• G06KRECOGNITION OF DATA; PRESENTATION OF DATA; RECORD CARRIERS; HANDLING RECORD CARRIERS
    • G06K19/00Record carriers for use with machines and with at least a part designed to carry digital markings
    • G06K19/06Record carriers for use with machines and with at least a part designed to carry digital markings characterised by the kind of the digital marking, e.g. shape, nature, code
    • G06K19/067Record carriers with conductive marks, printed circuits or semiconductor circuit elements, e.g. credit or identity cards also with resonating or responding marks without active components
    • G06K19/07Record carriers with conductive marks, printed circuits or semiconductor circuit elements, e.g. credit or identity cards also with resonating or responding marks without active components with integrated circuit chips
    • G06K19/077Constructional details, e.g. mounting of circuits in the carrier
    • G06K19/07749Constructional details, e.g. mounting of circuits in the carrier the record carrier being capable of non-contact communication, e.g. constructional details of the antenna of a non-contact smart card
    • HELECTRICITY
    • H04ELECTRIC COMMUNICATION TECHNIQUE
    • H04WWIRELESS COMMUNICATION NETWORKS
    • H04W52/00Power management, e.g. TPC [Transmission Power Control], power saving or power classes
    • H04W52/02Power saving arrangements
    • H04W52/0209Power saving arrangements in terminal devices
    • H04W52/0251Power saving arrangements in terminal devices using monitoring of local events, e.g. events related to user activity
    • H04W52/0254Power saving arrangements in terminal devices using monitoring of local events, e.g. events related to user activity detecting a user operation or a tactile contact or a motion of the device
    • HELECTRICITY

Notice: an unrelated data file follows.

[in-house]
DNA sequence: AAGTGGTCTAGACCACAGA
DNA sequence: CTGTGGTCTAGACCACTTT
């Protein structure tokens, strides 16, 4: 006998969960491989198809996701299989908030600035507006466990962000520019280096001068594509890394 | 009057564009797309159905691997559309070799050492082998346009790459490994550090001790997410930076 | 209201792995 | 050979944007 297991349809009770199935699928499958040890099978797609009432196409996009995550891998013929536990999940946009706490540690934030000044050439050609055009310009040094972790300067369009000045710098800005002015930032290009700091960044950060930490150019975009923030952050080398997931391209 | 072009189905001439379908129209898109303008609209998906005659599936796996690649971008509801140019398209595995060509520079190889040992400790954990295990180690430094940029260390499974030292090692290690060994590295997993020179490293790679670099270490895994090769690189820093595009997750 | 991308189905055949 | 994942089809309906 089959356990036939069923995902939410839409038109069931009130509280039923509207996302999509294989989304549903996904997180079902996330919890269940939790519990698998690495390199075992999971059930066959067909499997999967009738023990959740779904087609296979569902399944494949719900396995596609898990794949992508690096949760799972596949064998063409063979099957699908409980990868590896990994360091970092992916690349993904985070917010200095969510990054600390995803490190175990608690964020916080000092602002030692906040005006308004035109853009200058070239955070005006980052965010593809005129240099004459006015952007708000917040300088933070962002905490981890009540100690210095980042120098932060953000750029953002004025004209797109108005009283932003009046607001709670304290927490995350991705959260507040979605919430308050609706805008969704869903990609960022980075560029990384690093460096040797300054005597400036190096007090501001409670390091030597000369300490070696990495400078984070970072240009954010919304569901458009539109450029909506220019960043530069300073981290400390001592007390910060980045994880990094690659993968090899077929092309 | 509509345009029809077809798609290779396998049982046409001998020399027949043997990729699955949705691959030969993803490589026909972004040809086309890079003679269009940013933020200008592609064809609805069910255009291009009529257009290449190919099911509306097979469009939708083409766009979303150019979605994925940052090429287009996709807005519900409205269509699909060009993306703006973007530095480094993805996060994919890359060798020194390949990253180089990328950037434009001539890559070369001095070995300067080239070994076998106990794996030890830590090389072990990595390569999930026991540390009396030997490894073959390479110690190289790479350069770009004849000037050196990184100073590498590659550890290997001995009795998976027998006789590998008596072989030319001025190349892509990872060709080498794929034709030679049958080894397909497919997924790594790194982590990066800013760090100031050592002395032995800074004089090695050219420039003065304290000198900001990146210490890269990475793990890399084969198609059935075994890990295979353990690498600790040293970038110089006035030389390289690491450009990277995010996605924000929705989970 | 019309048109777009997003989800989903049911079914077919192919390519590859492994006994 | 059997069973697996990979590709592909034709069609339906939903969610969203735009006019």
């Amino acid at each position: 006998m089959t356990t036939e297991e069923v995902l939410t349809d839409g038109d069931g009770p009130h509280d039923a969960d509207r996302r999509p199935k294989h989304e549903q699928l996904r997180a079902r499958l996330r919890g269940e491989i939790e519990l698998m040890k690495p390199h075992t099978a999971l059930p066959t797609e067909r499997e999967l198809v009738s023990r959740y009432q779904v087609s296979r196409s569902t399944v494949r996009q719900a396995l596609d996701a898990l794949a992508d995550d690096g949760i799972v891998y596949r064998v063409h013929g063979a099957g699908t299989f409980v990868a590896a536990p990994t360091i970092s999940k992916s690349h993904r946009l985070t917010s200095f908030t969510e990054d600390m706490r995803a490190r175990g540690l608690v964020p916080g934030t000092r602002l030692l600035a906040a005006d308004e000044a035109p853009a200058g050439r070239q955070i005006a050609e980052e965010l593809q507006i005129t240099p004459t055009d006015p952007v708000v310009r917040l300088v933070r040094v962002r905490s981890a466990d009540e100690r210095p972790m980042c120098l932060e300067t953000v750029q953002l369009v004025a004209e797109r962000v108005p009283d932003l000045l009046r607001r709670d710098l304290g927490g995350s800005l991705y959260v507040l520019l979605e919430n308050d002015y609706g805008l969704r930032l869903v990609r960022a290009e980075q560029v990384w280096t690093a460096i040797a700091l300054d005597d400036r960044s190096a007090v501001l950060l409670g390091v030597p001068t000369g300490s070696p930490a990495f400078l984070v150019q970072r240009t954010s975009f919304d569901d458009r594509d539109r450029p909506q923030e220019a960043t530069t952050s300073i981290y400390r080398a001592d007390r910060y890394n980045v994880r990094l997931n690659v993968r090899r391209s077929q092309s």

• H04ELECTRIC COMMUNICATION TECHNIQUE
    • H04WWIRELESS COMMUNICATION NETWORKS
    • H04W84/00Network topologies
    • H04W84/02Hierarchically pre-organised networks, e.g. paging networks, cellular networks, WLAN [Wireless Local Area Network] or WLL [Wireless Local Loop]
    • H04W84/10Small scale networks; Flat hierarchical networks
    • H04W84/12WLAN [Wireless Local Area Networks]

Abstract

An electronic tag, e.g. for use as a tracker tag or combined tracker and data tag, with a cellular communication module is disclosed. The cellular communication module is configured to transmit an indication of a current geographical location to an external data server. The electronic tag can optionally receive tag data from an external tag reader and optionally comprises an output means configured to output the tag data. The tag's microprocessor is configured to switch off at least a transmitter part of the cellular communication module in response to first data contained in a Mode S signal of an aircraft transponder. Said transmitter part may be switched on again depending on data in signals from external source(s) as received in the tag.

Description

FIELD OF THE INVENTION

The present invention relates to electronic tags. More specifically the invention relates to electronic tags capable of reporting a current location for tracking and tracing purposes.

BACKGROUND

The discussion below is merely provided for general background information and is not intended to be used as an aid in determining the scope of the claimed subject matter.

Electronic tags may be used to track and trace objects by attaching such a tag to the object. Hereto the tag is typically fitted with location detection capabilities, e.g. using GPS or cellular localization. The tag may transmit the current location to an external server where the location information is stored and from where the current location (and possibly past locations) of the tag may be retrieved. A cellular communication module, such as a GPRS module, may be used for transmitting the location information to the server. Hereinafter such tags are also called “tracker tags”.

Electronic tags may be capable of receiving data from external data sources. This tag data may be stored in the tag for later reference. Hereinafter such tags are also called “data tags”. A data tag may be combined with a tracker tag to add tracking and tracing capabilities to the data tag.